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too much low end through my mids?
Old 2nd March 2014
  #1
Here for the gear
 
🎧 5 years
too much low end through my mids?

I have a Polk DSW10 and a set of M-Audio DX4's - my line out of my mixer feeds into the speaker in on the sub and then out from the speaker out of the sub to the DX4's.

This is a fairly new setup, so I'm not sure what it can or can't do, but basically I have made a song that is very bass heavy, i.e. the bass line is a continuos sine wave in a VST called Sytrus and together with my bass drum I am maxing out my DX4's and getting some nasty crunching sounds coming out - the sub handles the notes just fine.

The question is, should I just lay back off the sine wave bass, maybe EQ it in FL Studio, or should I invest in a crossover to send purely mid/high to the DX4's?
Old 2nd March 2014
  #2
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Scooter Trash's Avatar
 
2 Reviews written
🎧 5 years
Don't mix with your sub. Just use it for testing the very low stuff. High-pass everything in your mix that doesn't need subs. Yes, your sub should have a crossover. If your DX4s can't handle the mix, it won't translate well on a lot of other systems. You should be monitoring at between 80-85db spl. I cross my sub over at 80Hz and use a foot pedal to bypass it.
Old 2nd March 2014
  #3
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🎧 10 years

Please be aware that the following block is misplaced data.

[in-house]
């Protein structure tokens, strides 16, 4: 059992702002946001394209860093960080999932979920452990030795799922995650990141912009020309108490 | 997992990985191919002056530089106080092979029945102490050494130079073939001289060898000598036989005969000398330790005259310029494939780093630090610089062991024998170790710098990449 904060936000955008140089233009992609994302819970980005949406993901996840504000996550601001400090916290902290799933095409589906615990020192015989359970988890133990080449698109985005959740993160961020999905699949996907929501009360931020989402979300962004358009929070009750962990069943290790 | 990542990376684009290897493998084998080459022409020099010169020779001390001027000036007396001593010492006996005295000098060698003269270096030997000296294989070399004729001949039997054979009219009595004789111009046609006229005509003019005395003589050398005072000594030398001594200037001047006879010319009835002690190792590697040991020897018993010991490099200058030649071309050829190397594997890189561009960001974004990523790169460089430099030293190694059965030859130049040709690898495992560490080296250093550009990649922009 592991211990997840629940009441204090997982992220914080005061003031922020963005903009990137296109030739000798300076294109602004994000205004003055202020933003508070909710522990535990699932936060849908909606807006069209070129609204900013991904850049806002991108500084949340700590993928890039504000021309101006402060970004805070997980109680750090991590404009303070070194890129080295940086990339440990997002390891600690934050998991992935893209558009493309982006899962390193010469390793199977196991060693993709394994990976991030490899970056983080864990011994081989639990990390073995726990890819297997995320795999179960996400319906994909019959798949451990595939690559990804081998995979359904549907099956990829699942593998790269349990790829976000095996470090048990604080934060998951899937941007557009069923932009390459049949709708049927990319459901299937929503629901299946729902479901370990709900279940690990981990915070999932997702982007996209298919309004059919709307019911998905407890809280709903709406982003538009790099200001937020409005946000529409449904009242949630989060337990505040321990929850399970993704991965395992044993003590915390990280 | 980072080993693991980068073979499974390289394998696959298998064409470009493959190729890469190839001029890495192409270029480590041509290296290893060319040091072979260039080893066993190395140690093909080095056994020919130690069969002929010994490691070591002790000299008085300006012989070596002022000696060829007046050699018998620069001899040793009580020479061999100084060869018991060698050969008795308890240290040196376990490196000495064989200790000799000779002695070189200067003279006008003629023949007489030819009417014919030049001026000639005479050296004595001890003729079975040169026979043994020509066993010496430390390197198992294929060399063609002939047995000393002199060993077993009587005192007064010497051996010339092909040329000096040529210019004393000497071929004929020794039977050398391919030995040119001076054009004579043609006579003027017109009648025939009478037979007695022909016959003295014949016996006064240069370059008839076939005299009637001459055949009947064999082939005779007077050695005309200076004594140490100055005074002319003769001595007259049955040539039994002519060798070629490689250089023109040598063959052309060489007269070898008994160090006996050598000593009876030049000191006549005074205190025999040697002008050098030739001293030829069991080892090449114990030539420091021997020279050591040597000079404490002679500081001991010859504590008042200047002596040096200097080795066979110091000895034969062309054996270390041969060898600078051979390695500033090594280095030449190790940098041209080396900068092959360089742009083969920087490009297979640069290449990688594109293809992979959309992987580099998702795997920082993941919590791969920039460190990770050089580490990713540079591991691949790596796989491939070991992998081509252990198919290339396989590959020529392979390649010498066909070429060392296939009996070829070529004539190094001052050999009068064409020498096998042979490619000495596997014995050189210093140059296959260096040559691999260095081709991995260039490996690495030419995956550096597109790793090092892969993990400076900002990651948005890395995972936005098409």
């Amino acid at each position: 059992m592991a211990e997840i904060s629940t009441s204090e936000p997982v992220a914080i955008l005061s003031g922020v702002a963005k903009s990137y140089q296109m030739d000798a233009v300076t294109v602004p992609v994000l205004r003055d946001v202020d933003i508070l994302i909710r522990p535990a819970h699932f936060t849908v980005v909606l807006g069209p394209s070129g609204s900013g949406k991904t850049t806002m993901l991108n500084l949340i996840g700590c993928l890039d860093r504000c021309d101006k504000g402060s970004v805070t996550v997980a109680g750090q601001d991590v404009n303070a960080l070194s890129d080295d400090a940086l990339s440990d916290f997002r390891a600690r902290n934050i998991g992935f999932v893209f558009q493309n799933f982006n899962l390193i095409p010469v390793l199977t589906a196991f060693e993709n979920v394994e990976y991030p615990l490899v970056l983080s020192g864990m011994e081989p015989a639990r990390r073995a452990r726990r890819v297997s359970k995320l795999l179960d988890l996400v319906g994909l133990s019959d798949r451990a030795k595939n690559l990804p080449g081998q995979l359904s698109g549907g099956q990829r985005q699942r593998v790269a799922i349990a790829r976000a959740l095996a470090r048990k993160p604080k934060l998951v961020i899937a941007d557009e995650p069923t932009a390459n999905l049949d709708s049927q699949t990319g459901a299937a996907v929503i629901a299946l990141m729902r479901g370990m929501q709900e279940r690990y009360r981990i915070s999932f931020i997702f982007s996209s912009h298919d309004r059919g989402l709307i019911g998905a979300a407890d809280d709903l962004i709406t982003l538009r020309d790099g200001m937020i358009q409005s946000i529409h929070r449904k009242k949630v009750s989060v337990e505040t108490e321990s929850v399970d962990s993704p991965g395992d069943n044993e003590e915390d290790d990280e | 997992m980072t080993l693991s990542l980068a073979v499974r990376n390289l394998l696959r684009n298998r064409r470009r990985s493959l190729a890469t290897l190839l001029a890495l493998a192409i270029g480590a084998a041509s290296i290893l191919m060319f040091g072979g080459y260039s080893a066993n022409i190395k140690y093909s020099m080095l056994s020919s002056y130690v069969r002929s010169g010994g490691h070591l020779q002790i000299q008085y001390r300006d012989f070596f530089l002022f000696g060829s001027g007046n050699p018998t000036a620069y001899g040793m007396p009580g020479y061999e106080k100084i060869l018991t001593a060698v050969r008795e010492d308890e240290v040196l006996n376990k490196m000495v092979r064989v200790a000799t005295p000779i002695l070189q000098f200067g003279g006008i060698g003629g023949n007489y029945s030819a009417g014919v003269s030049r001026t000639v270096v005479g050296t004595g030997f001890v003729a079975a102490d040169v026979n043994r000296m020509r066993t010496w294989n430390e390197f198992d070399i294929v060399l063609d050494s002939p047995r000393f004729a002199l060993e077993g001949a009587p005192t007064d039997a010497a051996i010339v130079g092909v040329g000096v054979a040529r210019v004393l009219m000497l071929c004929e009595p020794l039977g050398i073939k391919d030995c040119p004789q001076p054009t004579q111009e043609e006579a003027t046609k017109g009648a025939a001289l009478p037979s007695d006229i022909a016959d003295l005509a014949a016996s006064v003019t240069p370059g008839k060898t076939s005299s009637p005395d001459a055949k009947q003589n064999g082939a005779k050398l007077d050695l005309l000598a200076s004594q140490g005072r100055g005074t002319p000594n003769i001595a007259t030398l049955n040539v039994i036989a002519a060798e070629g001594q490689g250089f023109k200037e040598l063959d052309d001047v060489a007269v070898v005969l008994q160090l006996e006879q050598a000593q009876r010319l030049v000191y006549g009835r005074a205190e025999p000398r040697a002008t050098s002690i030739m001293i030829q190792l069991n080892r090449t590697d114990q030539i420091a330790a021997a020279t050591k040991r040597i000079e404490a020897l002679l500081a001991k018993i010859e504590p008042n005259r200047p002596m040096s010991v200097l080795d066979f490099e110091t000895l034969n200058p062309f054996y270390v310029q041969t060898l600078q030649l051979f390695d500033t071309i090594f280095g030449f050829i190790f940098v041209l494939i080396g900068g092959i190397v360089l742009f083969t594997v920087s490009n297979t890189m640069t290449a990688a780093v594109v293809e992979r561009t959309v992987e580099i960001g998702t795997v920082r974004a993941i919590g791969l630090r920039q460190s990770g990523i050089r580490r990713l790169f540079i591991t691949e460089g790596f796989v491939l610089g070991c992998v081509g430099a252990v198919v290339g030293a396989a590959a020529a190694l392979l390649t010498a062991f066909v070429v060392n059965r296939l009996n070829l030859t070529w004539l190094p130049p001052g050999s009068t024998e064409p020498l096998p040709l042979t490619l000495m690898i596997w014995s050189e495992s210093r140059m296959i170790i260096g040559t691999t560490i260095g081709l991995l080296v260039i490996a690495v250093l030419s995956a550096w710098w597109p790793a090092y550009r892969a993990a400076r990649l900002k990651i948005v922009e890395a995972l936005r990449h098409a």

back it off. if its a sine you cant eq it anyway, because there is nothing to eq it, it is only one single sine without any subs or overtones. you cant eq a sine.
Old 3rd March 2014
  #4
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🎧 15 years
a) These 'sub notes (frequencies) are up near enough to the cross over HP filter to get into the 4" drivers
b) It's other instruments and frequencies are coinciding with the sub notes at too high a level
c) Either or both the above, or you're just expecting a lot more level out of a 4" system than is realistic.

Look at it like this. If the little guy was just asked to be a mid driver- it'd likely be cruising easy.
Old 3rd March 2014
  #5
Gear Addict
 
🎧 5 years
...first of all...take the levels back......clean out with eq's comes second.....

you'd be surprised how silent you can ride that sine and it still does the grumble job....

and even a thin snare has still some mud underneath you could get rid of....

and mixing with subs is something for movie mixing.....you don't have explosions in your music, do you?

a sub is fun and a good feel check once you're done.....but it's never accurate in mixing music....
at least if you don't sit in a perfectly treated room and did some pro measuring on it...
Old 3rd March 2014
  #6
Here for the gear
 
🎧 5 years
The levels are definitely back, the main mix tops out at 0dB (90%).

I appreciate your responses from an audio engineering point of view, which is where I asked the question; however, I am mixing music purely for pleasure, it will never be played on anyone else's system.